As the robberies continue and the townspeople come dangerously close to taking the law into their own hands via the (admittedly extreme) recourse of burning down the leper hospital, the local sheriff sends for El Santo, who shows up fully in his mask, of course, despite this apparently being the 1800s and not the era of his usual films – or a time when masked wrestlers really existed yet.

    This is all in the regular cut of the film, the one released under the title Santo vs. the Riders of Terror. The sexo cut, under the not-especially-titillating moniker Lepers and Sex, is identical in every other respect but adds in three lengthy softcore sex scenes, one of which clocks in at around 2 minutes, and all of which include copious nudity. There’s even a bit of dong in one, where the sheriff also appears to perform oral sex (albeit briefly) on his fiancé.

    “It’s hard to describe her with words.” – The Bat Woman (1968)

    Released two years before Santo vs. the Riders of Terror, the “generic hybridity” of The Bat Woman is less jarring only because those of us who watch these types of films are accustomed to them jamming together crime capers, mad scientists, wrestling, spy shenanigans, and monsters – all of which are very much present here.

    No apparent relation to Jerry Warren’s notorious 1966 film The Wild World of Batwoman – made infamous by its presentation as an episode of Mystery Science Theater 3000The Bat Woman is, instead, “typical of a kind of popular Mexican genre cinema that flourished in Mexico in the late fifties and throughout the sixties,” according to Dolores Tierney, writing in the booklet that accompanies the Indicator Blu.

    As Tierney points out, these films “borrowed significantly from the conventions and iconographies of Hollywood movies.” Or, in this case, the popular Batman television series starring Adam West, which ran from 1966 through 1968, and got a movie of its own in ’66.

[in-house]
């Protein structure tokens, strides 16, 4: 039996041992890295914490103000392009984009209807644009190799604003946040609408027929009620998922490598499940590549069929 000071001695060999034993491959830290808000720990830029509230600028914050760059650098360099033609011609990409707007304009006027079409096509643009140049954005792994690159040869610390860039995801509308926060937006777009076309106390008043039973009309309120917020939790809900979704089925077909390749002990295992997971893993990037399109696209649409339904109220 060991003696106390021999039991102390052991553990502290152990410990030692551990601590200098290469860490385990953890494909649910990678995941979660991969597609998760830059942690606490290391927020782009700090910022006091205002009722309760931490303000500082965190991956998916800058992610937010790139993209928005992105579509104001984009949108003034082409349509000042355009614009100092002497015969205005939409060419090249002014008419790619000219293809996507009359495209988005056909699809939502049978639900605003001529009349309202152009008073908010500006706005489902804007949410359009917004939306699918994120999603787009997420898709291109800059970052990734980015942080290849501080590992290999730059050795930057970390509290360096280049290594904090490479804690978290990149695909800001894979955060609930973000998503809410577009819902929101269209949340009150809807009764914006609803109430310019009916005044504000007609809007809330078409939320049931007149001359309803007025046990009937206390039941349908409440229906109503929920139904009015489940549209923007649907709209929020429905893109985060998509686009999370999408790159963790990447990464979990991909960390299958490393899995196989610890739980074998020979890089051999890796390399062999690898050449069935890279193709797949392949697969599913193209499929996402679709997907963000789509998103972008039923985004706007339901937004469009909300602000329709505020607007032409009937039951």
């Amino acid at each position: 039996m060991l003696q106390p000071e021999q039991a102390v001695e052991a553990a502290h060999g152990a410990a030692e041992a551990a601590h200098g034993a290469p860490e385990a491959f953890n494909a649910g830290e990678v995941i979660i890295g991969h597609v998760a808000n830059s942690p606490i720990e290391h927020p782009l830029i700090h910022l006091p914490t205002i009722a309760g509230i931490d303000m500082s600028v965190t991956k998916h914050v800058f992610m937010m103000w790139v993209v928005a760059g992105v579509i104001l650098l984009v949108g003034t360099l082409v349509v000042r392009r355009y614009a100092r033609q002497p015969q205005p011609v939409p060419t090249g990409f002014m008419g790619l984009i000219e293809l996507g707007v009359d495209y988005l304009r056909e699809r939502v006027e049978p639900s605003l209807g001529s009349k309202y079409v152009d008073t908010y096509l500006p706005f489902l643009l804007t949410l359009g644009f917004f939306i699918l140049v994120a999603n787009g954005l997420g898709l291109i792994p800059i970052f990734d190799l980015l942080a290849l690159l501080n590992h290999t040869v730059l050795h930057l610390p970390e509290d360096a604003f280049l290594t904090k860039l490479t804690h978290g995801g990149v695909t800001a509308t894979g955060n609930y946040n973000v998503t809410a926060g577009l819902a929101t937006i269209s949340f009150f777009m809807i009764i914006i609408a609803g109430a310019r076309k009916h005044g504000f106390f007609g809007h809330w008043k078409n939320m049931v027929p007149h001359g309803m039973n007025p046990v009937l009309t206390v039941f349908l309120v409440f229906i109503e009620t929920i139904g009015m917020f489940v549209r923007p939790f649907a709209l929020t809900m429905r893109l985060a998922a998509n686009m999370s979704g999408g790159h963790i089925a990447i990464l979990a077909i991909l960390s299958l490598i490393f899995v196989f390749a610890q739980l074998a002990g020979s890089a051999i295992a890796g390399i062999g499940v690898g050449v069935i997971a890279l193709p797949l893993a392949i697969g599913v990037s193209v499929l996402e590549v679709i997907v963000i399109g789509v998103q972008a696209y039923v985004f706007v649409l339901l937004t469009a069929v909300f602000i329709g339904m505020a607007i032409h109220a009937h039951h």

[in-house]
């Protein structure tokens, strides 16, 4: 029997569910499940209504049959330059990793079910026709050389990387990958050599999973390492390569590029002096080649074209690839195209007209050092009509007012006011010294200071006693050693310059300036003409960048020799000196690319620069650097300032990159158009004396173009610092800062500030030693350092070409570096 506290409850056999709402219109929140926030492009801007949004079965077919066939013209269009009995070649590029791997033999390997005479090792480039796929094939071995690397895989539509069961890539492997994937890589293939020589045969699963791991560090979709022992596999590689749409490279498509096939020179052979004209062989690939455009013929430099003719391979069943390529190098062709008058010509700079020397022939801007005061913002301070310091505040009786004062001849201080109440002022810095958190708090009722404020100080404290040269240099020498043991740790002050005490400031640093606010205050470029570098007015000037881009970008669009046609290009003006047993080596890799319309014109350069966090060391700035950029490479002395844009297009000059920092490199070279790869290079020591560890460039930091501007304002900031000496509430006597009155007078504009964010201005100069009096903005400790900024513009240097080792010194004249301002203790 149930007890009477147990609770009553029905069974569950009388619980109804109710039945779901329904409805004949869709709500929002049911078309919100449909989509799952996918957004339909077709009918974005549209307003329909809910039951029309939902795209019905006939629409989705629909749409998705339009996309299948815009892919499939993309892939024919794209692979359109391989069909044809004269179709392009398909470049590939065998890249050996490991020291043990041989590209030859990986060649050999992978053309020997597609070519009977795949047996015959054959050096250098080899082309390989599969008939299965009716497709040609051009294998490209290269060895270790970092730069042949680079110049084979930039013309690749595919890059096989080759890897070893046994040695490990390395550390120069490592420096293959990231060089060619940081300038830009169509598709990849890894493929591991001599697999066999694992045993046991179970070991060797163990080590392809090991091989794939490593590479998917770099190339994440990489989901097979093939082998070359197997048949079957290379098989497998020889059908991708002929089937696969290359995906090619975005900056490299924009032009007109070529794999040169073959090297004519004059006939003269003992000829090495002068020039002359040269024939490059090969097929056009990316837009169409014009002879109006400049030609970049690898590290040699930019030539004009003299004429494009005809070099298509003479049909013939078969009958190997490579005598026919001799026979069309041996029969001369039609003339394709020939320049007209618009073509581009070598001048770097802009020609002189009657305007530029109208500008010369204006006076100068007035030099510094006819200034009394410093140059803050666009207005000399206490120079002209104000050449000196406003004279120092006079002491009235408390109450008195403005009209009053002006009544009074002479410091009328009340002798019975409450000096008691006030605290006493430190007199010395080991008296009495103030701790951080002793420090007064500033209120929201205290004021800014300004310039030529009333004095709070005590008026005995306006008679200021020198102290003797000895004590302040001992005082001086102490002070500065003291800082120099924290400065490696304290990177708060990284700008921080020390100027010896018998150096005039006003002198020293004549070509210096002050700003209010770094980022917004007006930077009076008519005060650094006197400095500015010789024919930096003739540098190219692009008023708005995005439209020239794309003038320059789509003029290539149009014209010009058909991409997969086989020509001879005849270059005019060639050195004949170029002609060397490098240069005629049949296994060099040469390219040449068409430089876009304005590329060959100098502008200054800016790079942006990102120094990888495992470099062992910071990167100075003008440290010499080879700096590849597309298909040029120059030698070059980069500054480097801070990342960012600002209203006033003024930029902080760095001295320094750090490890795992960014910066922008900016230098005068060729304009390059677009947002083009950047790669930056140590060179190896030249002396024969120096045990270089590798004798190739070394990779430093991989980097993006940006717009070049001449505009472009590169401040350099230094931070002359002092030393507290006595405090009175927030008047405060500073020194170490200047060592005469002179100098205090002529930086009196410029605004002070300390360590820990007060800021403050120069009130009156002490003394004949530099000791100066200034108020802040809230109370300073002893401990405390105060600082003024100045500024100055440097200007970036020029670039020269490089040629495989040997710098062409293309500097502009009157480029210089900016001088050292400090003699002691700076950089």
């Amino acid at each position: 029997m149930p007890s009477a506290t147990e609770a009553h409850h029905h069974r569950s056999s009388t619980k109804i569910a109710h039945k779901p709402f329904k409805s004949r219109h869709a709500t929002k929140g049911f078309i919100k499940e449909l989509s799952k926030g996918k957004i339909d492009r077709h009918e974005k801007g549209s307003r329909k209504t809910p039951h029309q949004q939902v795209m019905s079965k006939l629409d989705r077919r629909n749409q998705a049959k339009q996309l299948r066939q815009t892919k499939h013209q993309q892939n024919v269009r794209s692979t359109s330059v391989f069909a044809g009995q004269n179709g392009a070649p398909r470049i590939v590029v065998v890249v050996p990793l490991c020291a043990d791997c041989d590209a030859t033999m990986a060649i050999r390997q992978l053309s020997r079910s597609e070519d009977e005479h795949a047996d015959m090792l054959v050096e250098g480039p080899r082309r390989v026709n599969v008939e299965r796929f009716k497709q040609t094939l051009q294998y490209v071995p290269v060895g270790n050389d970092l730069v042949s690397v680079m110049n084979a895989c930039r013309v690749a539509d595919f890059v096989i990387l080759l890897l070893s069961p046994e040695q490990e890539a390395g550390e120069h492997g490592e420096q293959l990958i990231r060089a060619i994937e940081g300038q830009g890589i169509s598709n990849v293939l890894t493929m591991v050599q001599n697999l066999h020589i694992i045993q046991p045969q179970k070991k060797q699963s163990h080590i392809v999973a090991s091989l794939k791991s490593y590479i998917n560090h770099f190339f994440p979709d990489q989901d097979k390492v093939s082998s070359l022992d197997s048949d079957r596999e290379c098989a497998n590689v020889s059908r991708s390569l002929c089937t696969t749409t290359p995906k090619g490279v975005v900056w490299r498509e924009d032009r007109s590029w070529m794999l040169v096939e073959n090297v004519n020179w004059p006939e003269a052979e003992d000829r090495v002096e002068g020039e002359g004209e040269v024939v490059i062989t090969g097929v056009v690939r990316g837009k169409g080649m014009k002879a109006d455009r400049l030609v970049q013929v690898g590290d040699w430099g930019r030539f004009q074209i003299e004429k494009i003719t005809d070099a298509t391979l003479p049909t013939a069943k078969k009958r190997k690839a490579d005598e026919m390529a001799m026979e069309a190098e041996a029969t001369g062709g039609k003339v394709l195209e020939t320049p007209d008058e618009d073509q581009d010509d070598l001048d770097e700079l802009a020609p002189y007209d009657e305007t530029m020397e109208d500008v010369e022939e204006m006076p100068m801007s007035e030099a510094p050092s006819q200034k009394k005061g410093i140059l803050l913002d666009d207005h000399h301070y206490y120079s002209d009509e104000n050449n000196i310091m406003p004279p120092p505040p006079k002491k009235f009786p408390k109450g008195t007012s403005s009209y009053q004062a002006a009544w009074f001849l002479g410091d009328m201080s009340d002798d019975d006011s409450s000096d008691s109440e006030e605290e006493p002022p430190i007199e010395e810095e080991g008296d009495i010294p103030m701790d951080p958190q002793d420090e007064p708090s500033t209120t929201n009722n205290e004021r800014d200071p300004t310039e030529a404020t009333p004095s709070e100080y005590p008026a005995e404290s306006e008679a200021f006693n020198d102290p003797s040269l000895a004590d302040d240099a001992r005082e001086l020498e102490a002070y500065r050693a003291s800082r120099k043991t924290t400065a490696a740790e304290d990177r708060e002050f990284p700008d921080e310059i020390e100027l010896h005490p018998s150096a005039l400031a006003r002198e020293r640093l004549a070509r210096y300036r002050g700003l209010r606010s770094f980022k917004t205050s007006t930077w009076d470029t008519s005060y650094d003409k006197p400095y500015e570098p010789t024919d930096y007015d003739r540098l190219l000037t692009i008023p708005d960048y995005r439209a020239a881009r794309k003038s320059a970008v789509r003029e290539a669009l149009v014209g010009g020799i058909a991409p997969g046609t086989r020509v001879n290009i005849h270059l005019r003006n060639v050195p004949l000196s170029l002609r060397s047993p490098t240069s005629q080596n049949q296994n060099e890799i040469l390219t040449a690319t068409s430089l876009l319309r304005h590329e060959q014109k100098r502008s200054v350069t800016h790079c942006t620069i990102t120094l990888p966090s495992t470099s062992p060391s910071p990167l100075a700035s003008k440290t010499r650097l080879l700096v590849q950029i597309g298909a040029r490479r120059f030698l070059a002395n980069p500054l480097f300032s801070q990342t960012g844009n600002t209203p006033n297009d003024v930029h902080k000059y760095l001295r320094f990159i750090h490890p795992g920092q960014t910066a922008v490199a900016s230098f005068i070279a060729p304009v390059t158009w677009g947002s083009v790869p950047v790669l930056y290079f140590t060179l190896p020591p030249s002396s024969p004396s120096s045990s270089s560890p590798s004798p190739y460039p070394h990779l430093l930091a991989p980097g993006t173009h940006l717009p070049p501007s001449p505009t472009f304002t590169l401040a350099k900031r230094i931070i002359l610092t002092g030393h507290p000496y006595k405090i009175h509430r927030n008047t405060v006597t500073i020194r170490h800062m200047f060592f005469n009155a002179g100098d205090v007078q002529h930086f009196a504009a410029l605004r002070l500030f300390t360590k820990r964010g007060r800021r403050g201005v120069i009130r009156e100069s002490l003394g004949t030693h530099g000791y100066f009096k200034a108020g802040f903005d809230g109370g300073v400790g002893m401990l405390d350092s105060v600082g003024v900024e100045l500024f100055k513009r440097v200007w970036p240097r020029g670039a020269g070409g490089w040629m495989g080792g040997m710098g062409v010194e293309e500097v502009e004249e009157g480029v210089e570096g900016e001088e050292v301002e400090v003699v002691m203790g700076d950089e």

In keeping with the sex appeal theme that connects all three of the films we’re here to discuss, our bat hero has been gender-swapped and, when she’s not wrestling, wears a much skimpier costume consisting of a cowl, a short cape, and a bikini. Much like El Santo, the Bat Woman wears a mask to hide her identity (though unlike that masked wrestler, who had to keep his identity secret from the moviegoing public as well, we often see her without it) and seems to already be known to most of the characters in the movie before she ever shows up.

    Like Batman, she is a wealthy crimefighter, and like El Santo, she gets very little origin story, except to say that she is a champion of justice and that, “Thanks to her unique skills, she has mastered all types of sports.” We see this in a montage which includes her shooting, horseback riding, scuba diving, and, of course, wrestling.

    Despite this fob toward equality, Bat Woman does not quite enjoy the same sort of treatment that Santo would get in a similar picture. She may be an immensely capable character, but her status as a member of the fairer sex also means that the film sometimes utilizes her differently than they would her male counterparts. While Santo might get captured by the bad guys, for example, he would never faint just because a fishman grabbed him.

    Speaking of the fishman, that’s the central plot of the movie. Its villain is a mad scientist on board a yacht called the Reptilicus who, like Bela Lugosi in Bride of the Monster, is obsessed with creating a “rice of pipples,” to quote Mike from Mystery Science Theater 3000.